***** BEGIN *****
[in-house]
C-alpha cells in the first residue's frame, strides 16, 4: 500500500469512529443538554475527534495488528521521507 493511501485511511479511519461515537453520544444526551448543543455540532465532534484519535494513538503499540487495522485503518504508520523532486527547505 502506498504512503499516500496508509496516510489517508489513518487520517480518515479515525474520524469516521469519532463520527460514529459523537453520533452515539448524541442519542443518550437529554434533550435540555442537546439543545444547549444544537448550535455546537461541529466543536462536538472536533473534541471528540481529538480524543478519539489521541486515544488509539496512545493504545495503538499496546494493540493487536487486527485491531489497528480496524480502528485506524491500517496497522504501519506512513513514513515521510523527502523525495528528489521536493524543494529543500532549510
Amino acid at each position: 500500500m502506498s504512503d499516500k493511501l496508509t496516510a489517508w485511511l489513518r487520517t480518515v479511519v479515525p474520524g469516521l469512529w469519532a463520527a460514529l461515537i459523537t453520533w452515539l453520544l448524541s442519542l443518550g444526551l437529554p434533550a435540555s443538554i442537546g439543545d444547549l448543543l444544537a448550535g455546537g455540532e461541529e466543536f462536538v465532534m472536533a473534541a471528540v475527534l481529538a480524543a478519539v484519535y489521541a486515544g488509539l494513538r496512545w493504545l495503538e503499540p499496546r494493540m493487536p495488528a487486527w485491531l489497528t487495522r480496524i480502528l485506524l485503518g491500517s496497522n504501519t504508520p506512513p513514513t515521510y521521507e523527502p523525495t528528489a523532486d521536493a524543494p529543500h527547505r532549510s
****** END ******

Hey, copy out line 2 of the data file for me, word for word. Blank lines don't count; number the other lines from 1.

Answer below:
C-alpha cells in the first residue's frame, strides 16, 4: 500500500469512529443538554475527534495488528521521507 493511501485511511479511519461515537453520544444526551448543543455540532465532534484519535494513538503499540487495522485503518504508520523532486527547505 502506498504512503499516500496508509496516510489517508489513518487520517480518515479515525474520524469516521469519532463520527460514529459523537453520533452515539448524541442519542443518550437529554434533550435540555442537546439543545444547549444544537448550535455546537461541529466543536462536538472536533473534541471528540481529538480524543478519539489521541486515544488509539496512545493504545495503538499496546494493540493487536487486527485491531489497528480496524480502528485506524491500517496497522504501519506512513513514513515521510523527502523525495528528489521536493524543494529543500532549510